Like many who work in public health, especially in sub-Saharan Africa, I’ve been waiting my whole career for a malaria vaccine. And even longer than that: I suffered from severe malaria when I was 10.
The World Health Organization has now endorsed the first vaccine as a complementary tool for widespread use among children in at-risk areas, including my country, Senegal. This announcement, hailed as “historic” by the WHO and global health experts worldwide, is indeed cause for celebration. Malaria is a preventable disease that has been virtually eliminated in wealthy countries and yet kills around 400,000 people a year, mostly African children.
While this is a watershed moment for global health, the vaccine — called Mosquirix — has modest efficacy, preventing about 30 percent of severe malaria cases. It’s not perfect and will not be a miracle solution.
To save the most lives, countries must stay invested in scaling up teams of local health workers to respond to cases and increase access to the right set of tools such as mosquito nets and antimalarial drugs for preventing the disease. The new vaccine is an important proof of concept, and is paving the way for the next generation of potentially more effective malaria vaccines using a variety of technologies, like mRNA, which is used for some Covid-19 vaccines.
It has taken a generation to develop the first-ever malaria vaccine
thanks to political commitment and financial support from many
partners. With more investments and effective tools, we can be the
generation that will end the disease for good
Inspired in part by my own experience with malaria and disparities I have seen in getting treatment, I founded a nonprofit, Speak Up Africa, 10 years ago to champion solutions that are developed in Africa to address public health challenges facing the continent. Malaria is at the top of the list, as it has arguably the greatest impact on African nations’ economic and social development. But other endemic illnesses — often grouped as neglected tropical diseases — are no less debilitating and in need of greater research and development investments.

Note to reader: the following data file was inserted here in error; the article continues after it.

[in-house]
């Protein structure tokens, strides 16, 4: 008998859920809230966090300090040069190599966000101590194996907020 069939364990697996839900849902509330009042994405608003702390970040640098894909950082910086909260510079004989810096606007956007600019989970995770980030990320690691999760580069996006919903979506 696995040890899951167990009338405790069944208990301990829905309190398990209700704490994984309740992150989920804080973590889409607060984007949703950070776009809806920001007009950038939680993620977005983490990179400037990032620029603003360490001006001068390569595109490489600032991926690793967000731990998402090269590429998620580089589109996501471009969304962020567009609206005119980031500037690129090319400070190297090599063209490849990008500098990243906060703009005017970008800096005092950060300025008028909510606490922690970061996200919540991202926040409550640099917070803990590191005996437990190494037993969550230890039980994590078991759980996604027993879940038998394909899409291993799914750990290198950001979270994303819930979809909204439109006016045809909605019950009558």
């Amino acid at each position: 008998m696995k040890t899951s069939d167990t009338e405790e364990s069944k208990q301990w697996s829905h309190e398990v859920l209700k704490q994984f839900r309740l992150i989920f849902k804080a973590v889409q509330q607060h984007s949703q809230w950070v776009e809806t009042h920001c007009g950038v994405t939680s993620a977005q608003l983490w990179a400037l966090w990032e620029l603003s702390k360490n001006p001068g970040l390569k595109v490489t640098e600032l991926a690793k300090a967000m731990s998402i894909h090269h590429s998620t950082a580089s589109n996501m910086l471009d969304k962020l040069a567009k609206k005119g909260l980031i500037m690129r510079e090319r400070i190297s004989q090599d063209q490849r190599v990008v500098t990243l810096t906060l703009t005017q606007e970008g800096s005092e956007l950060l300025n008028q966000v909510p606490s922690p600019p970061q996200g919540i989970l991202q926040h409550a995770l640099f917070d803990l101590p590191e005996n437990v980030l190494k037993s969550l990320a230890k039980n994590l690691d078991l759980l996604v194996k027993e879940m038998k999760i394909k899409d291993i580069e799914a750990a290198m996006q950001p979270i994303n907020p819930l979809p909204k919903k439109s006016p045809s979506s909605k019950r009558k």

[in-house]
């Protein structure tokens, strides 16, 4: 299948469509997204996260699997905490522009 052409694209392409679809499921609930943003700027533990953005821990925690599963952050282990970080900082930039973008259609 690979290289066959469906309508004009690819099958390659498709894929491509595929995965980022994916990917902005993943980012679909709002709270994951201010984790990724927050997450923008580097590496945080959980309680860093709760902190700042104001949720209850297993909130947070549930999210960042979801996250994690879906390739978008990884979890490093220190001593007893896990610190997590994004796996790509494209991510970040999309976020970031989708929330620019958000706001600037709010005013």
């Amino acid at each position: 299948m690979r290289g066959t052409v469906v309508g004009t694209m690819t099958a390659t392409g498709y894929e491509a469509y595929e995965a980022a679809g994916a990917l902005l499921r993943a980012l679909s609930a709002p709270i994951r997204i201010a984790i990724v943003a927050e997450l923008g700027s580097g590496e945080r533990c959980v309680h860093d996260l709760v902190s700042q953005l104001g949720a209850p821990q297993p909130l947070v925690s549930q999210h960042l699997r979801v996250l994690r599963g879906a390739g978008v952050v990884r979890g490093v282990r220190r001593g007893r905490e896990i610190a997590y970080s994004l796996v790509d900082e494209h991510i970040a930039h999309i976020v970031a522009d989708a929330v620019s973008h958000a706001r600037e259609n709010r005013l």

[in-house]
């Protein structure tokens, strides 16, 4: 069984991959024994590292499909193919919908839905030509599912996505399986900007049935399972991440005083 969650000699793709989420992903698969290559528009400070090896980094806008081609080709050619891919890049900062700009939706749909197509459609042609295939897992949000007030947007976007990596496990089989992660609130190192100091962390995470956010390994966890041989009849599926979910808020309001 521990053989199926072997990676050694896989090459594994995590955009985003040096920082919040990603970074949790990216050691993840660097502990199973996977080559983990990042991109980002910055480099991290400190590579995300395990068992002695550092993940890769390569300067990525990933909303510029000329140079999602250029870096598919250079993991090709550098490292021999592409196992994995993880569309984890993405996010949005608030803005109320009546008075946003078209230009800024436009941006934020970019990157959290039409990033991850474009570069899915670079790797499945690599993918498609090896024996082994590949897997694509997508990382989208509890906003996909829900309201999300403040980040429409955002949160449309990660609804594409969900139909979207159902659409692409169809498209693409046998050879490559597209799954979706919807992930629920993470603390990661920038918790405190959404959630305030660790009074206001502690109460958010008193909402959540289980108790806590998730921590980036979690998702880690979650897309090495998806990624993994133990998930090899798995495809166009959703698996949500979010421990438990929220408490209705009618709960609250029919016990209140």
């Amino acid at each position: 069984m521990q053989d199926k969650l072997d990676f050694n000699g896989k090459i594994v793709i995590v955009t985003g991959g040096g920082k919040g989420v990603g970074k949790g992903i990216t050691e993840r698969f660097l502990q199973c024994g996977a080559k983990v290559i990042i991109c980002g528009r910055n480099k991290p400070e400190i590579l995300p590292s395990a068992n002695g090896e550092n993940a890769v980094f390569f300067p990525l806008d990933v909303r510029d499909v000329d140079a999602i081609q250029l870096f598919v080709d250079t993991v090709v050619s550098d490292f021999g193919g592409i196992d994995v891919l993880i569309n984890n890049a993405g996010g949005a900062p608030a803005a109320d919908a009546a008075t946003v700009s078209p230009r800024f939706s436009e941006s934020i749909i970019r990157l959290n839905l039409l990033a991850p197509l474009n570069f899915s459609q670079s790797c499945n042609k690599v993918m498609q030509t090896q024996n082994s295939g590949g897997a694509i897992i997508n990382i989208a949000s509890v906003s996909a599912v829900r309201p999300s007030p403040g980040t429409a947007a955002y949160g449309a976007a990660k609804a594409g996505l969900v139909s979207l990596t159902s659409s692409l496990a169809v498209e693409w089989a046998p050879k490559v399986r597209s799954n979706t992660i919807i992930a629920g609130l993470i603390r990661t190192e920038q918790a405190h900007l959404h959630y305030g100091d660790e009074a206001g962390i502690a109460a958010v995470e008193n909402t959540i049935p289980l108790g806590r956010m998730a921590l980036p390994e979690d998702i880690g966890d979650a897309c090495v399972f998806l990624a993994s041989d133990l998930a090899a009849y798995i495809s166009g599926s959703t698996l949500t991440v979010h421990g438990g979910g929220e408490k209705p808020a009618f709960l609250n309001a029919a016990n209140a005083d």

Africa must be at the heart of these investments. The continent is a fertile ground for innovation in health care and beyond, and I am convinced more solutions to fight malaria and other deadly diseases will emerge from here. Continued efforts and support — such as financial and technical assistance to increase local lab capacity for research — are critical.
Countries need strong health systems that can deliver the best prevention tools, including vaccines. This includes investing in hundreds of thousands of additional community health workers who can go door-to-door in remote and rural communities to more quickly detect, diagnose, treat and report malaria cases and other diseases.
The new malaria vaccine will be most successful if it’s a complement to other measures, such as mosquito nets, antimalarial drugs and the indoor spraying of houses. African countries also need access to high-quality epidemiological data to understand where people are most at risk for infections, where insecticide and drug resistance is taking hold, and which tools are working best in local communities. This can allow for more tailored and effective malaria interventions.
This milestone in the global malaria fight should also spur further investment in additional malaria vaccines already in the pipeline to ensure a healthy market, but also in other much-needed new tools such as genomic surveillance to stay one step ahead of growing drug and insecticide resistance.
Covid-19 has taught the world that vaccine manufacturing in Africa must be expanded to end the current pandemic and prevent future ones. Currently, Africa imports 99 percent of its vaccines.
A new African Medicines Agency, under the African Union, is set to launch in November with the goal of improving safety regulation of medical products in the continent. I am hopeful that regulatory pathways will be established to accelerate the development and uptake of safe and effective health products — including vaccines.
My country, Senegal, is being considered as a potential manufacturing hub by the Covid-19 vaccine maker BioNTech for future mRNA vaccines against not only Covid-19, but also malaria and tuberculosis. Along with HIV/AIDS, these are still the continent’s biggest killers. More investments into African scientists and institutions are needed if the world wants to gain the upper hand on deadly diseases.
It has taken a generation to develop the first-ever malaria vaccine thanks to political commitment and financial support from many partners. With more investments and effective tools, we can be the generation that will end the disease for good.
Yacine Djibo is the founder and executive director of Speak Up Africa, a nonprofit based in Dakar, Senegal, focused on public health and development in Africa.
Source: The New York Times.